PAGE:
Real history buffs may note that there is a later DVD also entitled 'The Battle of Britain' (Classic Pictures- 2004) It carries the sub-title 'The Official History' and is essentially a documentary assembled from contemporary monochrome newsreel sequences, spanning a longer period that includes the night bombing 'blitz' which followed.
*** This review may contain spoilers ***
I remember being taken to see this at the Gateshead Odeon as a child.
It was a big colourful spectacle then and is still is now. Only spoilt
by some boring romantic scenes with Christopher Plummer.
The tone of the film is set as it opens with the inspection of the masses of German bombers to Ron Goodwin's stirring march, as Britain seems lost in the face of such overwhelming numbers.
Spectacular aerial combat scenes using authentic WW2 aircraft of both sides has never been surpassed, despite inspired attempts by George Lucas in Star Wars, and on Pearl Harbour (probably more influenced by Star Wars than BoB).
Just to put the record straight regarding the score: British TV papers often preview this film and for some stupid reason talk about Sir William Waltons "wonderful" score. This is of course rubbish. The film only contains one scene where the Walton music is used, and it is indeed very tense and adds a bit of bite to the film. However, all the rest was written in just 3 weeks by Ron Goodwin, when the studio dumped the Walton score. This has now been re-discovered, but would have been best left it's can in Eric Tomlinson's garage, being more reminiscent of of a quaint b+w film about a British boarding school than a war time action spectacular. Its childish references to Wagners "Siegfried" is at best irritating and with the exception of the scene that did make it into the movie, has nothing memorable about it, despite the snobbish bleatings of British journalists who seem intent on exaggerating the quality of a dumped score that they almost certainly had never heard themselves when writing.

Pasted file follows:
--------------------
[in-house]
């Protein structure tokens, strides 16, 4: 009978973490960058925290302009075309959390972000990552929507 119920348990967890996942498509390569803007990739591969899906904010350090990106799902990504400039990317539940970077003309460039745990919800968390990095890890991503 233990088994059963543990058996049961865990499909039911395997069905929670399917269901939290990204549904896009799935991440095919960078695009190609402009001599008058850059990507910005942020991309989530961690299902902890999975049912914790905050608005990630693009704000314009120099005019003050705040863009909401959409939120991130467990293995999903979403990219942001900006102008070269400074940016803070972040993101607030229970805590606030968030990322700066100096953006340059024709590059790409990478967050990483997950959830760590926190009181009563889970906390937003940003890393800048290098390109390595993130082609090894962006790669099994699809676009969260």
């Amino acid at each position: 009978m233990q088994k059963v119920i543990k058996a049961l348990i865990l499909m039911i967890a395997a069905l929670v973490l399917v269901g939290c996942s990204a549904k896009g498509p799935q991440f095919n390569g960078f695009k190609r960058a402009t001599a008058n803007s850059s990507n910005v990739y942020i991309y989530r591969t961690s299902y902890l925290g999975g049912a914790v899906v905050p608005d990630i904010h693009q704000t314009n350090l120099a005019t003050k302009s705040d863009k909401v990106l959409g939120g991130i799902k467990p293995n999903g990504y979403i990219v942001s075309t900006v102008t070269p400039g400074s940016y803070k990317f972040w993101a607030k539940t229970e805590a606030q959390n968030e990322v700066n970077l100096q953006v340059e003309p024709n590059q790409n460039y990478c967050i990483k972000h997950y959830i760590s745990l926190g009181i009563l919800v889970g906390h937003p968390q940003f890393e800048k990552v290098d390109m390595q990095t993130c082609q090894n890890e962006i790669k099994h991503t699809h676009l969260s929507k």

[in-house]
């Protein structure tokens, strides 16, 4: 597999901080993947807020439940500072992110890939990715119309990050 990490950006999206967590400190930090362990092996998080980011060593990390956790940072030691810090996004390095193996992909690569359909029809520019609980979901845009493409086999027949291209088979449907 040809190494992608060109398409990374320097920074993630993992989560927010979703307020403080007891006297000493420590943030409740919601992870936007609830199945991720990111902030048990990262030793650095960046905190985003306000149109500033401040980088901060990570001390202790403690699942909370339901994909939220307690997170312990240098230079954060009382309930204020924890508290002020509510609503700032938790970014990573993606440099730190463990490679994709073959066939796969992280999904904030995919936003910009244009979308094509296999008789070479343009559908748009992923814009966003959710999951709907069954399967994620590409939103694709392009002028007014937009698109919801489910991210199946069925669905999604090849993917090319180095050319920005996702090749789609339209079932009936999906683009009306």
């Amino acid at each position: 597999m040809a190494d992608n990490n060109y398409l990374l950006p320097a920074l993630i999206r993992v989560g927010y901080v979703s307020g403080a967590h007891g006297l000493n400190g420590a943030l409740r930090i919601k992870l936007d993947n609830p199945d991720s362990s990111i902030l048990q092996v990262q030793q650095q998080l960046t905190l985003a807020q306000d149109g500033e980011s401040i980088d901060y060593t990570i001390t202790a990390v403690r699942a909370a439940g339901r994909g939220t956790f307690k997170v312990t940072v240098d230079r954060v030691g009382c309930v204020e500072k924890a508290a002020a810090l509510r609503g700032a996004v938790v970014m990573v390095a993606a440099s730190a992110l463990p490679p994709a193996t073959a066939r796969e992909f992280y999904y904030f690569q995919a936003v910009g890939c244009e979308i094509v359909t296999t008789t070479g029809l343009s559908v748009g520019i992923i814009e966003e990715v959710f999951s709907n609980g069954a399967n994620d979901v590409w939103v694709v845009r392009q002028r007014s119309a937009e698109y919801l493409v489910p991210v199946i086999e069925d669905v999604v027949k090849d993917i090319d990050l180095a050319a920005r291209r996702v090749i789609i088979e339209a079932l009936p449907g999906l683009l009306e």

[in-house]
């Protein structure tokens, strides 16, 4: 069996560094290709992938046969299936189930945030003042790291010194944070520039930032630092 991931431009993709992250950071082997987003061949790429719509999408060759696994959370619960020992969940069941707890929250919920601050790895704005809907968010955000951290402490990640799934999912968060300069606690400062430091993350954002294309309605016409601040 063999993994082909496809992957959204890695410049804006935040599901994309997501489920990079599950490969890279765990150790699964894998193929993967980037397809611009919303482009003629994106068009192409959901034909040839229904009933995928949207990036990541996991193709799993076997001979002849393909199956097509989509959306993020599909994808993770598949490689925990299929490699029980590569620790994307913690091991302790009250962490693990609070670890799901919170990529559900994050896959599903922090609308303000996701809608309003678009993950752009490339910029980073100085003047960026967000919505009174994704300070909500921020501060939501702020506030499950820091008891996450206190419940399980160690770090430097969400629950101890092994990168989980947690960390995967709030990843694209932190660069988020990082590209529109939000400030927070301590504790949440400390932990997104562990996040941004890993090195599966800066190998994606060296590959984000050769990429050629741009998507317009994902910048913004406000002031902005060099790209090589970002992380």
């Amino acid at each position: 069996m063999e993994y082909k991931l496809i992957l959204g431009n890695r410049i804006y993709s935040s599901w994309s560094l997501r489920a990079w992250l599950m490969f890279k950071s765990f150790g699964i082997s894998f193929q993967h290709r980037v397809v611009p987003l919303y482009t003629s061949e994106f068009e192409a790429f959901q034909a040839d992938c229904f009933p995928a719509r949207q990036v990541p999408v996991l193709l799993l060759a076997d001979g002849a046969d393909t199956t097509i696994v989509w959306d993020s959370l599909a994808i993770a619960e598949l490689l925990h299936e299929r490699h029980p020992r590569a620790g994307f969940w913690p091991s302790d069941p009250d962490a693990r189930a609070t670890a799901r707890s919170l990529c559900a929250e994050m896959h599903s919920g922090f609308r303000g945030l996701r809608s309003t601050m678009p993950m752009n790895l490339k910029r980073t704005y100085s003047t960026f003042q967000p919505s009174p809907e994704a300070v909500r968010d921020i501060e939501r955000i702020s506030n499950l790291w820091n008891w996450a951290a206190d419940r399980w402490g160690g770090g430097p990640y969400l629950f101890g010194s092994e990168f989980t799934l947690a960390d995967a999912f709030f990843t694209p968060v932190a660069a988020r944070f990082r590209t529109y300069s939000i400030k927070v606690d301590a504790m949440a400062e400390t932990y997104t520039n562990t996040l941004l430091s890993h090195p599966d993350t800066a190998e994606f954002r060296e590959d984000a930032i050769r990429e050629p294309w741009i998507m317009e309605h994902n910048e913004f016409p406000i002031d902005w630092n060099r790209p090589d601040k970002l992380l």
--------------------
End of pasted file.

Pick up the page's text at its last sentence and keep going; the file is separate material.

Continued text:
The DVD contains the the film with the full RG as-released and remembered score, including the RG end scene and title which is now regularly replaced by the WWalton ending on British TV. It also has the film with the Walton music that was dumped - it is a totally different film, as if someone has put the brakes on. Ron Goodwin's music lifts this film at least 2 points over what it would have been without it.
What struck me most when watching this movie is that movies like this
will probably never be made again, and that's a shame. Newer movies,
like "Band of Brothers" have used a small number of real aircraft, and
then digitally multiplied them (for example, there were only three real